Use This Science-Backed Weight-Lifting Trick to Get Stronger Faster (In Zero Extra Time)
The next time you’re sweating it out in the weight room, aside from avoiding these common weight-lifting mistakes, you might want to switch up your technique a little.
hxdbzxy/ShutterstockThe next time you’re sweating it out in the weight room, aside from avoiding these common weight-lifting mistakes, you might want to switch up your technique a little. According to two studies from Finland’s University of Jyväskylä (recently published in Frontiers in Physiology and Physiological Reports), the most beneficial part of strength training is actually lowering the weight, rather than lifting it.
“Humans have a greater ability to produce force when lowering (eccentric) a load compared to lifting (concentric) it. So it seems logical to train with greater eccentric loads than those used during the concentric phase of the lift. Unfortunately, this does not happen in traditional resistance training,” study author Simon Walker, PhD, told ScienceDaily.
Some participants in the studies trained the traditional way (using the same load for both lowering and lifting phases), and others trained with greater loads in the lowering phase than the lifting phase. The traditional resistance-trainers gained benefit to their maximum eccentric strength, and improved endurance in their legs. However, their strength gains stopped after five weeks of following the program. By comparison, the accentuated eccentric group demonstrated large increases in hormone concentrations at week nine—a much faster response than the resistance-trainers.
“Chronic resistance-training using the same methods will lead to a plateau in performance gains,” explains Walker. “It seems that using accentuated eccentric loads provided a greater stimulus for our trainers. The hormone results suggest that the strenuousness imposed by the training stimulus continued for a longer period of time.” The researchers believe that the eccentric group’s strength improvements were due to a greater mental effort being required to control the lowering of the heavy loads. (Here’s how to lift weights and do cardio to boost your fat burn.)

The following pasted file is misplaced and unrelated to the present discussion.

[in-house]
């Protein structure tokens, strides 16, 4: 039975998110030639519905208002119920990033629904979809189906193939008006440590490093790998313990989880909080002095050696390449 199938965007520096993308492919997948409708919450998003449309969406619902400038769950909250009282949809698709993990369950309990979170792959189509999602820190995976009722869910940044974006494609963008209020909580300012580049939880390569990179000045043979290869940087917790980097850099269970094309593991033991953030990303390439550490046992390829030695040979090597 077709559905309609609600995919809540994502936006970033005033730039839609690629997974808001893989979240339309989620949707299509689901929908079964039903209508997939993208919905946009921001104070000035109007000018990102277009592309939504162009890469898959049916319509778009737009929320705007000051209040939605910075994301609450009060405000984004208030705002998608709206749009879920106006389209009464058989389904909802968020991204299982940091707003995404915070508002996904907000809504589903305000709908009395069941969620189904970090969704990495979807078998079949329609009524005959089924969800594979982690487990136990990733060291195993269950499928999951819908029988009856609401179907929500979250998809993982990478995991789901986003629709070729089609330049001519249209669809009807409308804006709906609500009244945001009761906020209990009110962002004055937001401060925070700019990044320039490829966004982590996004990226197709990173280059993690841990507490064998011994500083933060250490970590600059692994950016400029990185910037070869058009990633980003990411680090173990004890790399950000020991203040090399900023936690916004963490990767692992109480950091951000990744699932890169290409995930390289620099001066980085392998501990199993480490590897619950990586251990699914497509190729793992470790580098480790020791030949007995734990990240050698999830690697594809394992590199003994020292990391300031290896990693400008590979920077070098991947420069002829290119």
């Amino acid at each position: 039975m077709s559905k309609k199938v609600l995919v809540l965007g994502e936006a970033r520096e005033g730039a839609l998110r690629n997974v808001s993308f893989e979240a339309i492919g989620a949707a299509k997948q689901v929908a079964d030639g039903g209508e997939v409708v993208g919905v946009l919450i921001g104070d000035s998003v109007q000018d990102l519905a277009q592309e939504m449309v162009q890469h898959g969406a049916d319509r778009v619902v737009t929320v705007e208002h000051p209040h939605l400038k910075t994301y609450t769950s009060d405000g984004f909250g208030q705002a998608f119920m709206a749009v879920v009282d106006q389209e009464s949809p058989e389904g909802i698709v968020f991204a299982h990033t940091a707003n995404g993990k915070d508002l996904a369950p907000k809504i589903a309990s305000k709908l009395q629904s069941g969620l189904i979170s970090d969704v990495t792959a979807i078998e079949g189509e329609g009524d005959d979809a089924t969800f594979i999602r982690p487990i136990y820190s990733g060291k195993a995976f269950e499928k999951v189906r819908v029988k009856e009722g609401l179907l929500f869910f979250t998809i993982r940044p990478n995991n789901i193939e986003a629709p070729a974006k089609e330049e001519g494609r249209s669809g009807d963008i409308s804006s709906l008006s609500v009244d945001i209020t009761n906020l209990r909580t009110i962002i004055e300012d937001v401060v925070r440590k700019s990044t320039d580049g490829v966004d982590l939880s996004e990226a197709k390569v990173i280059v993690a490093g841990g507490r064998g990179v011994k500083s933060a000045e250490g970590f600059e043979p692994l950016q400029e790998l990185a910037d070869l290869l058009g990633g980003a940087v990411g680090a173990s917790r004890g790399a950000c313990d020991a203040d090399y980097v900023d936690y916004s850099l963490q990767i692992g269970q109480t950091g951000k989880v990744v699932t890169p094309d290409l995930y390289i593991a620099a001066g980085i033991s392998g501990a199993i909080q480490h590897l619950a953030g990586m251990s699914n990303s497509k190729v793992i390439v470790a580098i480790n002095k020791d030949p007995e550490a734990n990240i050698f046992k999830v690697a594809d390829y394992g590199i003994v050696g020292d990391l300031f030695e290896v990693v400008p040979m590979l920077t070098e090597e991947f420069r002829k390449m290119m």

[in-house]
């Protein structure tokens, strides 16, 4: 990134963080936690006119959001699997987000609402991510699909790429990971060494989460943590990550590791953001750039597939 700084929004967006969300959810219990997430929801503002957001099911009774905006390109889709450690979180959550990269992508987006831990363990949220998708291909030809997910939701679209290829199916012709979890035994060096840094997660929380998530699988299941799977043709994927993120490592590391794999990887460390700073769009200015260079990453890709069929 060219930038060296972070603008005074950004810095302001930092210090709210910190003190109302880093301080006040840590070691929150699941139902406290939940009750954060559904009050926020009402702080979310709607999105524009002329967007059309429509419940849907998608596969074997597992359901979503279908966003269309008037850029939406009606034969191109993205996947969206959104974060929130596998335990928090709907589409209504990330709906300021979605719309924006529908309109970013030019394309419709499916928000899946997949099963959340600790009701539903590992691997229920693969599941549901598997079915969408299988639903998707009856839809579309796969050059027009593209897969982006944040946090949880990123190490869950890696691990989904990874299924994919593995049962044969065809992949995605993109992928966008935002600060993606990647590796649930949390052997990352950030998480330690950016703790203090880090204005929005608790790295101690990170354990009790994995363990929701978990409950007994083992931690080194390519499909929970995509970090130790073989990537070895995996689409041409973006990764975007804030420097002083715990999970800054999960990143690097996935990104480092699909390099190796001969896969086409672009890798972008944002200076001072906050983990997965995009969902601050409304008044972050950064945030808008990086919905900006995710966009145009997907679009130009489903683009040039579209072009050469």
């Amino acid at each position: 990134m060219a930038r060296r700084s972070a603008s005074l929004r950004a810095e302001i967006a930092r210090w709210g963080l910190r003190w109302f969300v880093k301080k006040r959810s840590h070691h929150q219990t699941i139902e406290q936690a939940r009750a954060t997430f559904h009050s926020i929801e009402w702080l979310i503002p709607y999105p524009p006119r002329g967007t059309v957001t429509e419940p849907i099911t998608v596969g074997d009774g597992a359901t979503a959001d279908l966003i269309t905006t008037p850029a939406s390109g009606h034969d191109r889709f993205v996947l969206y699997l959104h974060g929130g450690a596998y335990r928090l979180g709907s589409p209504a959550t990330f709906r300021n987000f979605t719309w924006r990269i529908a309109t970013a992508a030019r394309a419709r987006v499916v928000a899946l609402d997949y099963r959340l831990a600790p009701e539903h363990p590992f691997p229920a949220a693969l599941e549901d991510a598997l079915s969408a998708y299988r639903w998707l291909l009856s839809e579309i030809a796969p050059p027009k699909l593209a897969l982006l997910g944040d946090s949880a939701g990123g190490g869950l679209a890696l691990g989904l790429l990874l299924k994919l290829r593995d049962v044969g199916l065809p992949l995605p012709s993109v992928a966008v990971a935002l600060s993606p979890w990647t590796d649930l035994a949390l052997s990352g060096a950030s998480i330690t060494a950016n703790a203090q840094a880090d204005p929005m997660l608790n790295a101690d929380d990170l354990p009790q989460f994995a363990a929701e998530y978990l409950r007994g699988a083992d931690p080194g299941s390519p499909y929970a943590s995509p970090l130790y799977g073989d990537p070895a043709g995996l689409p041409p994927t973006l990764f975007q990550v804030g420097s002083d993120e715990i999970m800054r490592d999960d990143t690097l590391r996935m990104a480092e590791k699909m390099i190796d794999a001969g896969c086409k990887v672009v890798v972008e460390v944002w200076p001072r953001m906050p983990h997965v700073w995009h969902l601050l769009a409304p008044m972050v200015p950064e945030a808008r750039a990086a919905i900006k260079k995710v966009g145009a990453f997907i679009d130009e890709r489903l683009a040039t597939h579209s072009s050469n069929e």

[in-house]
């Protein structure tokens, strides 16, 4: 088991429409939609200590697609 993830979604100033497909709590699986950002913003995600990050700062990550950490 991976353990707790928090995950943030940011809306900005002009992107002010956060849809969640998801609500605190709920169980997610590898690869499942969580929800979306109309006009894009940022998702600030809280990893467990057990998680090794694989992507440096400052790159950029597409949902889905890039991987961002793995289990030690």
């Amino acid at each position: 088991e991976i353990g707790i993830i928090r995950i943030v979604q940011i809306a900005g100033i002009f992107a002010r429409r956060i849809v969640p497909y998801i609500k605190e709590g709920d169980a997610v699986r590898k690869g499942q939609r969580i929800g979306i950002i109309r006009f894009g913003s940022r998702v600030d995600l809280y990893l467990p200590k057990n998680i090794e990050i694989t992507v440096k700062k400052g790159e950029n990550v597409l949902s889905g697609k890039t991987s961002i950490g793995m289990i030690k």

So how can you take advantage of these findings? One of the simplest ways to work in eccentric moves is to slow down the lowering phase of any move, according to the American College of Sports Medicine. If you’re doing pushups, take four to six seconds to lower yourself to the ground, and two seconds to push up. Lunges? Take four to six seconds to sink into the lunge, and two seconds to press back up to a standing position. If you’re using a weight machine or free weights, just remember that it’s when you’re lowering the weight that you want to slow down—letting the bar come to your chest during a bench press, or dropping the dumbbell to your thigh during a curl—to maximize that eccentric movement.
nd3000/ShutterstockAlthough you get greater benefits from eccentric workouts, fitness coach Andrew Beatty, writing on BreakingMuscle.com, recommends incorporating eccentric training into your weight-lifting program periodically. “Incorporate it into your program periodically to stimulate modest increases in your strength,” he says. “Remember, although you save energy during eccentrics, you are still doing huge amounts of damage to your muscle fibers.” That’s a good thing once in a while, he says: Repairing those fibers is how your body builds muscle. “Done correctly, you should expect to get stronger faster.”
Before you hit the dumbbells, check out the subtle changes that happen to your body when you start lifting weights.